Last, it may not be possible to build the fleet to 350-plus vessels within resource constraints, without a radical change in force structure or in the way ships are counted. A Congressional Budget Office analysis of the 2020 shipbuilding plan—which aimed to achieve a 355-ship navy by 2034—estimated that it would cost on average US$31 billion per year in 2019 dollars, a third more than the navy judged its plan would cost.
That would almost double the navy’s average appropriation over the past 30 years.
The navy, and Congress, appear to be in denial about the structural and historical realities of naval construction. The navy’s estimates for a 355-ship fleet do not account for the faster growth in labour and materials costs in shipbuilding compared with the rest of the economy, which has led to above-inflation increases. The cost of staffing and maintaining the larger fleet would also be vast—the Congressional Budget Office estimated that support costs would reach US$90 billion a year by 2049, up from the average of US$60 billion.
To maintain fleet strength, defence budgets need to increase in real terms, and that isn’t going to happen. The Pentagon’s latest budget request reflects this reality, representing a 20% decrease for shipbuilding from the previous year, even though it didn’t match the White House directives.
The navy has attempted to shift resources and develop new concepts of operations—and to integrate new technologies—to overcome some of these structural challenges. The Marine Corps F-35B ‘Lightning Carrier’ concept is an example. It also demonstrates the benefits of further marine–navy integration. The award of a contract for the construction of 20 frigates based on Fincantieri’s FREMM design for a projected average hull cost of under US$1 billion is also positive. The current chief of naval operations, Michael M. Gilday, is conducting a ‘stem-to-stern review’ of the service in search of up to US$40 billion in savings for new platforms. But without significant cuts to operational tempo or overall size, that’s unlikely to yield the savings needed.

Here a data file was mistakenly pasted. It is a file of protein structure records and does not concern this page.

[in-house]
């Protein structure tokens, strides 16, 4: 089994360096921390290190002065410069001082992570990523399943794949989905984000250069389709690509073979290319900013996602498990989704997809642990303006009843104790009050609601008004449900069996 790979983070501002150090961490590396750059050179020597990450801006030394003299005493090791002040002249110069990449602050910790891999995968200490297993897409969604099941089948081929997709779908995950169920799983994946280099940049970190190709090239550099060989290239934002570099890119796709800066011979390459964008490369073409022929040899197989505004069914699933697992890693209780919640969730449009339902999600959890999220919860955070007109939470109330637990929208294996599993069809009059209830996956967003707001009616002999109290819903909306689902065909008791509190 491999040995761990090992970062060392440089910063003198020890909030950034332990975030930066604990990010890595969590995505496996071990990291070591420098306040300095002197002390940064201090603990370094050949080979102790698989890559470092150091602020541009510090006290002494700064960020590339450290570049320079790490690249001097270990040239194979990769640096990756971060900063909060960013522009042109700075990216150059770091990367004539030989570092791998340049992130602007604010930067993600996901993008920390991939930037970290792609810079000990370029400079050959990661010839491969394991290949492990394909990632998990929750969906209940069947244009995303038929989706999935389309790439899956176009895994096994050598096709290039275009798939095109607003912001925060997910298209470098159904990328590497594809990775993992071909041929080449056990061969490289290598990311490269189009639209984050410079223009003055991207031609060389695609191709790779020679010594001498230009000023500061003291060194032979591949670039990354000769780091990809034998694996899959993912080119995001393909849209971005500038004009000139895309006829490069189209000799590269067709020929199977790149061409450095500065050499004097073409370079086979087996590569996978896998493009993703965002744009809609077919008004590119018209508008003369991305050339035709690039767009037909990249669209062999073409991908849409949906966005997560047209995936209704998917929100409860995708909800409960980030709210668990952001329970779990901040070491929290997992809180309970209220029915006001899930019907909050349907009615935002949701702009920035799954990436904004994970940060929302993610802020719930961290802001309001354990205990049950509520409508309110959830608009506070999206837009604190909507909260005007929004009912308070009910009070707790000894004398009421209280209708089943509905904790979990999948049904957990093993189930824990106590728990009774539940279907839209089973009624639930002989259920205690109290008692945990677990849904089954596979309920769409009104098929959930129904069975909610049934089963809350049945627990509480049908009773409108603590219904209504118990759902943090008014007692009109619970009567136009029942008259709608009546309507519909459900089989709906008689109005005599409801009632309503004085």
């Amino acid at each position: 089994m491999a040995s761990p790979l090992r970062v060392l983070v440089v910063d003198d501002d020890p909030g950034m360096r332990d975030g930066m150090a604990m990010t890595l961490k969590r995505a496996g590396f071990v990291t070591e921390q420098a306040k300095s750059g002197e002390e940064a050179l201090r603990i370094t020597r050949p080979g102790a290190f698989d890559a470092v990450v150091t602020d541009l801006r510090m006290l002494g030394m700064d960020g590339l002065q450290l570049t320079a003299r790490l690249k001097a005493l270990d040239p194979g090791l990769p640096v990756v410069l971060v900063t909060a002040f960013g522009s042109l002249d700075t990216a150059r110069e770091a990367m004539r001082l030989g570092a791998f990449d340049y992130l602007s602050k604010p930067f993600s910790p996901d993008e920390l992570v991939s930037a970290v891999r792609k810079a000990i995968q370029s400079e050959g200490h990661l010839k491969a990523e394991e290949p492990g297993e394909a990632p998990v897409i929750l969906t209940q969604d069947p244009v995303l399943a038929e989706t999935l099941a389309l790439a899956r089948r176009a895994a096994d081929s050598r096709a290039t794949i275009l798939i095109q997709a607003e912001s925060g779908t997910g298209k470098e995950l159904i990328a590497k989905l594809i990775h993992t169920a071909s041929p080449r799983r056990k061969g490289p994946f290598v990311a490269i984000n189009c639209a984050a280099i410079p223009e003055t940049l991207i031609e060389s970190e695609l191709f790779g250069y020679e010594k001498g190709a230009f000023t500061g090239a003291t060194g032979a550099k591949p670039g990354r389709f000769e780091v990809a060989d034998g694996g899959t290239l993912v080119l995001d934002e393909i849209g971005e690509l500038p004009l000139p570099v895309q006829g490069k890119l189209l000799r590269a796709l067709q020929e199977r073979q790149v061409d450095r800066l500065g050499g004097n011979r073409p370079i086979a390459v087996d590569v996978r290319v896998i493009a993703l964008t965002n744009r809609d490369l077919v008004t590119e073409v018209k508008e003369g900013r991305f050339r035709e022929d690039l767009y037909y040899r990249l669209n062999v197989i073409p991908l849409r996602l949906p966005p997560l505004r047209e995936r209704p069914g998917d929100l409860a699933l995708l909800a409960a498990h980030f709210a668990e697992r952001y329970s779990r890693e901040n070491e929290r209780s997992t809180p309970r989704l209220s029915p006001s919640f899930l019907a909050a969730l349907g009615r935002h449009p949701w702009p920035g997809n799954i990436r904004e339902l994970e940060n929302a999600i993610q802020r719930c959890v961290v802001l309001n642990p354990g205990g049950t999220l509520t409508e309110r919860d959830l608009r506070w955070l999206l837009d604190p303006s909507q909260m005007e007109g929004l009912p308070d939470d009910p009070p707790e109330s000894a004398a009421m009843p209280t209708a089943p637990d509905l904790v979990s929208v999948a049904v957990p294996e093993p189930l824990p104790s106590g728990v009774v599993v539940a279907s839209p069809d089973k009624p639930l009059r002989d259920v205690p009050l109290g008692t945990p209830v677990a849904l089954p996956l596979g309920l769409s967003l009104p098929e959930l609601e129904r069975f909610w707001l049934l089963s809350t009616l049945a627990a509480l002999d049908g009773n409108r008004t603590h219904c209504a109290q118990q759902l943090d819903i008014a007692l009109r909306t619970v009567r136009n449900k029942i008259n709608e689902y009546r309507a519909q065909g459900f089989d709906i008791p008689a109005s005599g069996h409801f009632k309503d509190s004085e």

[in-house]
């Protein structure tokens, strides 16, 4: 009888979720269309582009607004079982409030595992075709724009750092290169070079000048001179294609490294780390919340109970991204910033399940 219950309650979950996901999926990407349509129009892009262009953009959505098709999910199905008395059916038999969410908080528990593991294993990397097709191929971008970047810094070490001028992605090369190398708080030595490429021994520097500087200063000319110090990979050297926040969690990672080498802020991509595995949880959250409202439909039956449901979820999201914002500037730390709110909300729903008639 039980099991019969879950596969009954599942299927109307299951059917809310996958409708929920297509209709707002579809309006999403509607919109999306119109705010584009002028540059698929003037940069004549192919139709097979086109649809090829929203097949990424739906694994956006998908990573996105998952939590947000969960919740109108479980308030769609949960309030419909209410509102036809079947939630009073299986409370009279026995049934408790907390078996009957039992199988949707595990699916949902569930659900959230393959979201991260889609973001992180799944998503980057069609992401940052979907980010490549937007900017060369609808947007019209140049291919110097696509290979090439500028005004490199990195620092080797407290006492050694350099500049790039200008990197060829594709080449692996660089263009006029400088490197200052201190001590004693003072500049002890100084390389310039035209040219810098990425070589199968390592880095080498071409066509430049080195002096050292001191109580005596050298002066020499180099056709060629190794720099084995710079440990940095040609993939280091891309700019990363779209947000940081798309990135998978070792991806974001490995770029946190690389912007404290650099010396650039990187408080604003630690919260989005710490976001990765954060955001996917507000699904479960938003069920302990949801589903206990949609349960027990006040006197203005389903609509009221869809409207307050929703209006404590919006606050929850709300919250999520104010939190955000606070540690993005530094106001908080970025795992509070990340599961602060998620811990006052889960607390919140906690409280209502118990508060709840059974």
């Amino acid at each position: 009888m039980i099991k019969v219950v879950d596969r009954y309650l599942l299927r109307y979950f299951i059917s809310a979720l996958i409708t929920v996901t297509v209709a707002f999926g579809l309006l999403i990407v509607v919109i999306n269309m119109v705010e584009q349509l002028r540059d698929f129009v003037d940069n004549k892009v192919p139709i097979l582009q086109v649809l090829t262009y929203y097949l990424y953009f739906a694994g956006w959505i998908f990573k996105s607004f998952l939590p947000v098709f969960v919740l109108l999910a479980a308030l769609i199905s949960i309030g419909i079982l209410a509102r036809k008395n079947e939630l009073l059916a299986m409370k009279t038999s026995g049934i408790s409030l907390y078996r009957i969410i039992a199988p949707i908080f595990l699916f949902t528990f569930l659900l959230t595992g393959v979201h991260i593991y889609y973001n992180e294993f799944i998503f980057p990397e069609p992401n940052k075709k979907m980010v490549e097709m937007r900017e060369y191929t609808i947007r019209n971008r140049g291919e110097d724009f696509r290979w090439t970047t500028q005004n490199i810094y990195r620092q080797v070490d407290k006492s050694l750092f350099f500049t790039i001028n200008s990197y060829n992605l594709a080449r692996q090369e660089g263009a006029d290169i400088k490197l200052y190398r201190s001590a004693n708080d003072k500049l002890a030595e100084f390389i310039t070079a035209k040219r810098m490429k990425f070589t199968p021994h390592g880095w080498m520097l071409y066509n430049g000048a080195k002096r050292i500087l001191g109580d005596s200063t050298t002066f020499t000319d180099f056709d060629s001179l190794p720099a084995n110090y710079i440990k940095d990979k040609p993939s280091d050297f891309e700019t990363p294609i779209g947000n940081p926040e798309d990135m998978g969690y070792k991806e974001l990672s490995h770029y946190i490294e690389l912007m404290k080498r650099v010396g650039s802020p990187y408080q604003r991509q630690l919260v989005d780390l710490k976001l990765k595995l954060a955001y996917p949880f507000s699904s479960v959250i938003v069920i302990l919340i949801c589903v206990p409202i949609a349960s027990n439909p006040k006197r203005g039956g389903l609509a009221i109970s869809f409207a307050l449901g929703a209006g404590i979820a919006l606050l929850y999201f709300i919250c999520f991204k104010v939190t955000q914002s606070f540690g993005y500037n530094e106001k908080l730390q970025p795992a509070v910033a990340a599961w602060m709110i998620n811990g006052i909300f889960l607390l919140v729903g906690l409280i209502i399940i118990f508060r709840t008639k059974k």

Similar efforts have also stagnated. In 2019, the navy proposed deactivating some large surface combatants, including 22 Ticonderoga-class cruisers and the aircraft carrier USS Harry S. Truman to save money. Congress rejected both proposals. The service also has non-negotiable priorities, including construction of 12 Columbia-class ballistic missile submarines, likely taking up to 25% of the shipbuilding budget over the next decade.
Pushing more aggressively into autonomous systems or vessels with fewer crew may answer the budgetary pressures and the need to grow the fleet. The navy has started experimenting with unmanned systems, recommending procurement of several large unmanned surface vessels last year. However, Congress also put the brakes on that plan, believing the navy hadn’t developed sufficient understanding of how they’d be used.
The US Navy’s evolution is a critical issue for allies like Australia as it will provide the backbone for any serious military intervention in the Indo-Pacific. However, for the past four years the navy appears to have been going in circles with its future plans, caught between growing operational demands and a fiscally and politically unachievable shipbuilding goal.
While the navy has the capacity to meet the challenges in the Indo-Pacific, its presence is globally orientated. Without reorientation of its forces from the Atlantic or the Middle East, it will be hard-pressed to provide the force it needs in the Indo-Pacific within resource constraints.
Brendan Thomas-Noone is a research fellow at the United States Studies Centre at the University of Sydney.
This article first appeared at the Australian Strategic Policy Institute.